Robert Hooke FRS (/hʊk/; 28 July [O.S. 18 July] 1635 – 3 March 1703) was an English natural philosopher, architect and polymath.
His adult life comprised three distinct periods: as a scientific inquirer lacking money; achieving great wealth and standing through his reputation for hard work and scrupulous honesty following the great fire of 1666, but eventually becoming ill and party to jealous intellectual disputes. These issues may have contributed to his relative historical obscurity.
He was at one time simultaneously the curator of experiments of the Royal Society and a member of its council, Gresham Professor of Geometry and a Surveyor to the City of London after the Great Fire of London, in which capacity he appears to have performed more than half of all the surveys after the fire. He was also an important architect of his time – though few of his buildings now survive and some of those are generally misattributed – and was instrumental in devising a set of planning controls for London whose influence remains today. Allan Chapman has characterised him as "England's Leonardo".
His reputation suffered after his death and this is popularly attributed to a dispute with Isaac Newton over credit for his work on gravitation, the planets and to a lesser degree light. His dispute with Oldenburg about whether Oldenburg had leaked or passed on details of Hooke's watch escapement to others is another well-known example.
"On July 8, 1680, Robert Hooke was able to see the nodal patterns associated with the modes of vibration of glass plates. Hooke ran a bow along the edge of a glass plate covered with flour, and saw the nodal patterns emerge." https://en.wikipedia.org/wiki/Cymatics
"On 8 July 1680, Hooke observed the nodal patterns associated with the modes of vibration of glass plates. He ran a bow along the edge of a glass plate covered with flour, and saw the nodal patterns emerge. In acoustics, in 1681 he showed the Royal Society that musical tones could be generated from spinning brass cogs cut with teeth in particular proportions"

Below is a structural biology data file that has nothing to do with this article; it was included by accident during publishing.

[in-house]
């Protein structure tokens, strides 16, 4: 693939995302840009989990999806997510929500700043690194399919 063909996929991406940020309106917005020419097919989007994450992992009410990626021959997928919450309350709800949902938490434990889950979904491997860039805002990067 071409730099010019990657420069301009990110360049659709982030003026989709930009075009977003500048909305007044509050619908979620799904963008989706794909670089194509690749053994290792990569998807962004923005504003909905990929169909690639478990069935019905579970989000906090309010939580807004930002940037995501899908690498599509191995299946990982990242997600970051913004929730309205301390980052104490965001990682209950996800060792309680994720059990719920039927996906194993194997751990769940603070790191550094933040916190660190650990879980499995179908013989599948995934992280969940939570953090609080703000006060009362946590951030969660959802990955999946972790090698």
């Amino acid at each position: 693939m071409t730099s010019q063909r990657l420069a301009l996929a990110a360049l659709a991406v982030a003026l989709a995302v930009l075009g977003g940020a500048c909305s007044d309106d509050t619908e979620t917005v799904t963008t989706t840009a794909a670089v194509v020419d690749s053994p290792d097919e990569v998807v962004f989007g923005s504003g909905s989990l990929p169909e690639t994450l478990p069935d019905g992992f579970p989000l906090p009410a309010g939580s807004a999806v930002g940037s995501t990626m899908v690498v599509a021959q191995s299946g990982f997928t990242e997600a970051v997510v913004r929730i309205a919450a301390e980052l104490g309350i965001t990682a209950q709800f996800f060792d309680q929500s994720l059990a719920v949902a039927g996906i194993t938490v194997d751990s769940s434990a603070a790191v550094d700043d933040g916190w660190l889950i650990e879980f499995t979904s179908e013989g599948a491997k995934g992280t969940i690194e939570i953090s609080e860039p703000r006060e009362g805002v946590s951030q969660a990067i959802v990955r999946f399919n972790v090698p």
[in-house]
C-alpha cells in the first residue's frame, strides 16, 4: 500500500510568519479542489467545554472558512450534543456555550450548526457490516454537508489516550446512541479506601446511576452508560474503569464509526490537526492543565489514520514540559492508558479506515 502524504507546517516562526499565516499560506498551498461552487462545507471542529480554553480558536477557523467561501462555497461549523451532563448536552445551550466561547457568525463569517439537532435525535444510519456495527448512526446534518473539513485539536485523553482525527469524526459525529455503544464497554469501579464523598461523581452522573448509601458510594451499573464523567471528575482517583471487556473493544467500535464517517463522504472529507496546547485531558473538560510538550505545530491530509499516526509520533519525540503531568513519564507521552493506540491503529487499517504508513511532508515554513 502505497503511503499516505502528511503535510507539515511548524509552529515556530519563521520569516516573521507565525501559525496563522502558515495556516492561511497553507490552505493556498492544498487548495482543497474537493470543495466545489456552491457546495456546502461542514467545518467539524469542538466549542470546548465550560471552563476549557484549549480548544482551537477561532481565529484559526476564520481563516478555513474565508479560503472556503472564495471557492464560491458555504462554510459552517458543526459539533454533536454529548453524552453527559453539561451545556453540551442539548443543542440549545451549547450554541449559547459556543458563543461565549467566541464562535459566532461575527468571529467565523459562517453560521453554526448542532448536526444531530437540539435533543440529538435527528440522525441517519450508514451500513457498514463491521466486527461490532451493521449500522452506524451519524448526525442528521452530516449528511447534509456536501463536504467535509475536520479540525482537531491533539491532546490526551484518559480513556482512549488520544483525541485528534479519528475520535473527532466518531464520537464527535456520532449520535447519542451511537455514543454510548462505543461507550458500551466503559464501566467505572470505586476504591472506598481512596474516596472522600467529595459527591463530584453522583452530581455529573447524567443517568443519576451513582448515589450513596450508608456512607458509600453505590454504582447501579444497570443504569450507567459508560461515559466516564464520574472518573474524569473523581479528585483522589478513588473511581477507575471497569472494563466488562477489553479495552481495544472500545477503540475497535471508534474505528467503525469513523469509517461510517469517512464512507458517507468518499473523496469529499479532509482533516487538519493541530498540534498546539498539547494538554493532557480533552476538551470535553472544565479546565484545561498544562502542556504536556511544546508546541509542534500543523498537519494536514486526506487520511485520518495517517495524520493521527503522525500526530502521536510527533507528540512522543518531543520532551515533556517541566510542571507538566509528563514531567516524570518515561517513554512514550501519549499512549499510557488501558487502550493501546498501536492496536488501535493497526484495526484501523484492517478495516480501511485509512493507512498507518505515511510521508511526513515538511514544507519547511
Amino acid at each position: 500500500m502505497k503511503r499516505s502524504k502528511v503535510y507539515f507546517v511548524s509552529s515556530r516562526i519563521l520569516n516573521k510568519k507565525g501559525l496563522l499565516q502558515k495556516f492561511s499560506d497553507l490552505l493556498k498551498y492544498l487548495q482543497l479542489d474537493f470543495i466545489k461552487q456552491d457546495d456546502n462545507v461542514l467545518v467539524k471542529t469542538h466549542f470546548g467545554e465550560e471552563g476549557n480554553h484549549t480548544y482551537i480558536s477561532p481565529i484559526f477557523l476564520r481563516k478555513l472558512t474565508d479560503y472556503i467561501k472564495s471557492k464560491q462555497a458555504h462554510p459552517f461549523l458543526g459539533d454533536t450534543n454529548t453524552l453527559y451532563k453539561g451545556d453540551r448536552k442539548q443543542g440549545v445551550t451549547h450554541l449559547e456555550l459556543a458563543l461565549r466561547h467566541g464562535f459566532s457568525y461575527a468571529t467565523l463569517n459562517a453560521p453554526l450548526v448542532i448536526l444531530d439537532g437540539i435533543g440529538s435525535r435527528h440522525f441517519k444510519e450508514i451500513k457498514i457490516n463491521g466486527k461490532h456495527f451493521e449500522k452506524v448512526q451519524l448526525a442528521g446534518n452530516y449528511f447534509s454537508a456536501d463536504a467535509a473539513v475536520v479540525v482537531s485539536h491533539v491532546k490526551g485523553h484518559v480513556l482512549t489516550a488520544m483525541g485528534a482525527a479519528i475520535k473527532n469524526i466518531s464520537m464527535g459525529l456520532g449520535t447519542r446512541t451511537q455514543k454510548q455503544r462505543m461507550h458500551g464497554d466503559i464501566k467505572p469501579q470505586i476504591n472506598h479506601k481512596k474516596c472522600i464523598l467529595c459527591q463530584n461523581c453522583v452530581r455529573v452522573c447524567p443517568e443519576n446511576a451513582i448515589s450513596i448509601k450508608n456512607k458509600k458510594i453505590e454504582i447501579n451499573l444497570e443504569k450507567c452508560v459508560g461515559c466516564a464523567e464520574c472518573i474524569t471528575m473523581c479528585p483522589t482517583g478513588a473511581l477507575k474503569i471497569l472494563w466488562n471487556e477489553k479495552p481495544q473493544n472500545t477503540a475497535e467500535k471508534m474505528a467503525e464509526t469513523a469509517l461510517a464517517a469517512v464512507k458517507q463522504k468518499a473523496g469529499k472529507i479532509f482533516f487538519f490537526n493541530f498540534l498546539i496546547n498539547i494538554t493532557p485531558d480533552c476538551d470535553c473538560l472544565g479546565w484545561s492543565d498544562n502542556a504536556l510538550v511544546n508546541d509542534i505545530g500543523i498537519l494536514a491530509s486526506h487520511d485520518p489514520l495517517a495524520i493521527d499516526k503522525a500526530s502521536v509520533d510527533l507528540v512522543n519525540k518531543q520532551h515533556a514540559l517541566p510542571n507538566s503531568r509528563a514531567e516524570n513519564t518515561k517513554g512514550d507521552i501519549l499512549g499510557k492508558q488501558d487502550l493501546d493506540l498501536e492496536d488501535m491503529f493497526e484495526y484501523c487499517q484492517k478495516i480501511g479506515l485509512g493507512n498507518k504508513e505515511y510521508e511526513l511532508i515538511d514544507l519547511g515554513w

In February 2006, a long-lost copy of Hooke's handwritten notes from several decades of Royal Society meetings was discovered in a cupboard in Hampshire, England. The balance-spring priority controversy (with Huygens) appears, by the evidence contained in those notes, to be settled in favour of Hooke's claim.
From cover of Allan Chapman's book "England's Leonardo - Robert Hooke and the Seventeenth-Century Scientific Revolution
"2003 marked the 300th anniversary of the death of Dr. Robert Hooke, a formidable and highly respected figure of 17th century science. Hooke was one of the foremost exponents of the new "experimental method", carrying out groundbreaking work across a wide spectrum of scientific disciplines, yet his reputation has long been overshadowed by his contemporary Sir Isaac Newton, with whom he came into a bitter rivalry. Yet Hooke was performing original researches into gravity whilst Newton was still an undergraduate, and in many ways Hooke's optical researches formed the springboard for Newton's. Hooke explored subjects as diverse as physiology, horology, astronomy and microscopy, his book Micrographic being a bestseller of the time. He was also Surveyor to the City of London following the Great Fire and a respected architect, the Royal College of Physicians and Bedlam hospital being amongst his work, while he cooperated with his friend Sir Christopher Wren on buildings including the Monument and the Royal Observatory, Greenwich."
"If there was one single mechanical principle which Hooke saw as present in most parts of physical nature, it was vibration. In all branches of physical research, he saw vibration, or the activation of wave patterns, as the thing which moved from an active and particular source, through its appropriate ether, to produce a measurable effect." [Chapman, Allan; England's Leonardo - Robert Hooke and the Seventeenth-Century Scientific Revolution, page 45]
"It was his ingenious devices that led him to believe that 'vibrations' or wave forms were primary to the whole of nature." [Chapman, Allan; England's Leonardo - Robert Hooke and the Seventeenth-Century Scientific Revolution, page 96]
"His aspiration to objectivity, however, lay in his readiness to look at things in their own natural context as far as was possible, and not to attempt to squeeze them into established formats suggested by classical or Biblical literature." [Chapman, Allan; England's Leonardo - Robert Hooke and the Seventeenth-Century Scientific Revolution, page 136]